The term “physician compensation” could be among the top phrases in health care this year. The plan that would replace a fee scale that compensated doctors more for seeing sicker patients with a flat-fee model that reimburses them at the same or similar rates regardless of the condition being treated or complexity of the visit has been introduced.
Steps You May Need to Take:
The majority of today’s compensation plans are still heavily production based and measured by relative value units, clinic visits, or panel size, with just a small proportion of incentive based on quality, access, or patient satisfaction. Going forward, these compensation plans will need to be updated and revised to encourage the practice habits that will drive quality and performance.
Involve all your clinicians now
The vast majority of organizations are not engaging with clinicians to implement the necessary day-to-day practice changes that will allow them to meet new quality goals, and that is setting their clinicians up for a rocky, and potentially expensive, transition to MIPS-based payments.
Practice changes that will help clinicians meet new goals include:
- More rigorous application of evidence-based medicine pathways to standardize treatment regimens, thus ensuring both their efficacy and efficiency
- Improved application of electronic technology to improve the clinician’s care and efficiency
- Better delegation of routine tasks to other office personnel and constant attention to proactively identifying and meeting the needs of their “attributed” patient population
- Move your current compensation system heavily in the direction of rewarding for value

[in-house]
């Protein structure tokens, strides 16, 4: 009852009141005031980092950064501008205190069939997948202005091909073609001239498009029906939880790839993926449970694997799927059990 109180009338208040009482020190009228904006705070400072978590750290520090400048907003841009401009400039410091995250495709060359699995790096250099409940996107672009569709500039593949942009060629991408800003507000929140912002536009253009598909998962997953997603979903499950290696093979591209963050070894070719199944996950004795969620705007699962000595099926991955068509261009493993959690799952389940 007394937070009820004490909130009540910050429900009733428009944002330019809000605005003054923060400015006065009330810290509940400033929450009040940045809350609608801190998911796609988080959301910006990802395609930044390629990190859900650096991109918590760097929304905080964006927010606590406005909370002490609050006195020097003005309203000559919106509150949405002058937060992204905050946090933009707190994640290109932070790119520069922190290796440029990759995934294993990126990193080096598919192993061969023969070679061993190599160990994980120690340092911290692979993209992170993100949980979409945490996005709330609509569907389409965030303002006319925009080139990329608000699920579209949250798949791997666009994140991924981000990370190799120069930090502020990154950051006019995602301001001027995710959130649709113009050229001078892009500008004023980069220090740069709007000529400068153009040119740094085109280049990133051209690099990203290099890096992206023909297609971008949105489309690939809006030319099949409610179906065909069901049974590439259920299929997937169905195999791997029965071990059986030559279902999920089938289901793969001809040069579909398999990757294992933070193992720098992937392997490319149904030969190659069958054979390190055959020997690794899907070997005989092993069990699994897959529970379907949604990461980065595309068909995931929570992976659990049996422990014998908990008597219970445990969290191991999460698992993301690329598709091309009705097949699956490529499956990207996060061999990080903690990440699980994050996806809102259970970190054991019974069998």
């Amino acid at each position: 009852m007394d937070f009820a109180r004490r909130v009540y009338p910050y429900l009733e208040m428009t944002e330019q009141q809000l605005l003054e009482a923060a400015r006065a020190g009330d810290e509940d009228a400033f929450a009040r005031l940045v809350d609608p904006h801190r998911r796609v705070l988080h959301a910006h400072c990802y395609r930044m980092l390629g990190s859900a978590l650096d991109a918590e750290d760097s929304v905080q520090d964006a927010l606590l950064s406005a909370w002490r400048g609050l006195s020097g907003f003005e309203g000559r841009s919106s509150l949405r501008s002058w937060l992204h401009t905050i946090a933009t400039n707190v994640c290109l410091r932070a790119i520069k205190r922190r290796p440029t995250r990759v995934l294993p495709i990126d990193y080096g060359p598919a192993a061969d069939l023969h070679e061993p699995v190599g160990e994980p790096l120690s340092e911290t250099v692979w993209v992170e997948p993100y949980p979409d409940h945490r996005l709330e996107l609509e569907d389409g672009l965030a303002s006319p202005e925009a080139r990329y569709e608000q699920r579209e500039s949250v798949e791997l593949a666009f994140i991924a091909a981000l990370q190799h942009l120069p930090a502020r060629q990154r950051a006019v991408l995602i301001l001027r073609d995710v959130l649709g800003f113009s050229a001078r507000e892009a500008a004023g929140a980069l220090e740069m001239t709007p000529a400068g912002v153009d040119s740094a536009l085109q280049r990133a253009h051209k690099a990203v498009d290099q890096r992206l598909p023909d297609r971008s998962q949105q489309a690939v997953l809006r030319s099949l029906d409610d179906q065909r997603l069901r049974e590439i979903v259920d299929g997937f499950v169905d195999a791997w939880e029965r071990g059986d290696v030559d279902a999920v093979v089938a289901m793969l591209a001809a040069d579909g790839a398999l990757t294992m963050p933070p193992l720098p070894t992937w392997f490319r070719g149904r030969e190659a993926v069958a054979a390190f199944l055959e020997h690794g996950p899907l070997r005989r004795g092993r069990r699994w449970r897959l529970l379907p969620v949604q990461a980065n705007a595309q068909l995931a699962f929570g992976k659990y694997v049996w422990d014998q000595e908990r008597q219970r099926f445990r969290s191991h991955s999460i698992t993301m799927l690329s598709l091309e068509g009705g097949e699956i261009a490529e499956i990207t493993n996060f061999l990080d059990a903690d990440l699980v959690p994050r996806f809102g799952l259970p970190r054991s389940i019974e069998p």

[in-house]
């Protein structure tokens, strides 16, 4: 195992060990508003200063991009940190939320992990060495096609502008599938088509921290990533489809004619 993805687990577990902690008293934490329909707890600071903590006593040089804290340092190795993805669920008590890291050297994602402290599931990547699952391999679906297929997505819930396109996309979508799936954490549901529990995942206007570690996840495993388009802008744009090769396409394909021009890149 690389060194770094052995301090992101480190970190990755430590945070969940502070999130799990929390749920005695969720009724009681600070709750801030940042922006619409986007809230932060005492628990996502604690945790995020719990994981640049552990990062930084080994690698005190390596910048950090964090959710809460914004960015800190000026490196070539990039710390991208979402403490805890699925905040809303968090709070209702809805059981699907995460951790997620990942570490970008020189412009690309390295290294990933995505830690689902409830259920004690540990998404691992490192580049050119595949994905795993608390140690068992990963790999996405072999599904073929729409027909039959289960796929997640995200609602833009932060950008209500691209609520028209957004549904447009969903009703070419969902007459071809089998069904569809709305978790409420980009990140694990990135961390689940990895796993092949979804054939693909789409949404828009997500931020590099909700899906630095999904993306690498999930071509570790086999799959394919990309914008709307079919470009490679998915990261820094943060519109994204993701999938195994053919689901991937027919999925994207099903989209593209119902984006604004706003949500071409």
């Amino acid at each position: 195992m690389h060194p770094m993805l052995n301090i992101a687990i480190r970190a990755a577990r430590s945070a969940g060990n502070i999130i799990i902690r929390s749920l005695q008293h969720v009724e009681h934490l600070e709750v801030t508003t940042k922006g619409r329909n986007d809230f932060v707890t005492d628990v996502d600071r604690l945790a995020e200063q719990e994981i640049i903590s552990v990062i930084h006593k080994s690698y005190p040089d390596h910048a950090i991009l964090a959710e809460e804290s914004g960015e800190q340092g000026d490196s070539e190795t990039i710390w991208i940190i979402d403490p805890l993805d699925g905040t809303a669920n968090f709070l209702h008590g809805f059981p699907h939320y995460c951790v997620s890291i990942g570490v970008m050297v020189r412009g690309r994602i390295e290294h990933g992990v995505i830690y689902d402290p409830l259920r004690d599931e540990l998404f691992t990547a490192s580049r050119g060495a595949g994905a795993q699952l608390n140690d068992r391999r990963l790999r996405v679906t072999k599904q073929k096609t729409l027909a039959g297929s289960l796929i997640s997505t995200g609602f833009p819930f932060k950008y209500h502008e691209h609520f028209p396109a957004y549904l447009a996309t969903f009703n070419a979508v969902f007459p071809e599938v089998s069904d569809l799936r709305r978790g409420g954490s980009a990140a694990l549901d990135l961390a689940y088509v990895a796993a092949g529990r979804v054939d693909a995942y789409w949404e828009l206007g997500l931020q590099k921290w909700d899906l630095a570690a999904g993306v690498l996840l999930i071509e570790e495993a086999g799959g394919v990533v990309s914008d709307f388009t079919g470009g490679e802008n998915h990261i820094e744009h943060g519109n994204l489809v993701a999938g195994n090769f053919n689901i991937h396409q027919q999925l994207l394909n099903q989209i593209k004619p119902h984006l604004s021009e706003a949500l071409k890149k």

To align behavior with expected outcomes and performance, a substantial part of total market competitive compensation – 20 to 25 percent – should be dependent on adherence to evidence-based medicine pathways and a small number of the other parameters in MIPS.
Be mindful of real-time performance payments
The proposed regulations suggest that poor performance at a group or organizational level be translated into individual compensation and not held solely at the group or corporate level. Given this, organizations must be thoughtful about the timing, conditions for, and amounts of any interim real-time performance payments – pending the final determination of any changes to Medicare payments.
Step up your EHR game
There is a need to feed performance back to clinicians on an annual schedule, but that is no substitute for real-time reporting. Medical groups and hospitals should take the lead on monitoring clinician behavior and providing feedback which will emphasize on the functionality of the electronic health record and the robustness of its reporting capability.
In addition, any compensation plan that focuses on the quality standards established by MIPS will depend on clinicians fully utilizing appropriately configured Certified EHR Technology (CEHRT). Hence, EHRs most likely will have to be reconfigured to “optimize” to the specialty; and get the documentation done with MIPS requirements for reporting.
Be mindful of anti-kickback and other statutes in your redesign
New plan designs must be very mindful of the Stark Law, the Anti-Kickback Statute and IRC 4958, which prohibit payment-for-referrals and ensure physicians are not overcompensated based on nationally derived and specialty-focused survey data.
Due to the regulatory concerns around physician compensation and the myriad complexities of compensating these highly skilled and sometimes specialized and unique providers, maintaining consistent oversight can be challenging. Establishing some routine scheduled maintenance can make it significantly easier to ensure that your organization’s physician compensation program remains on track.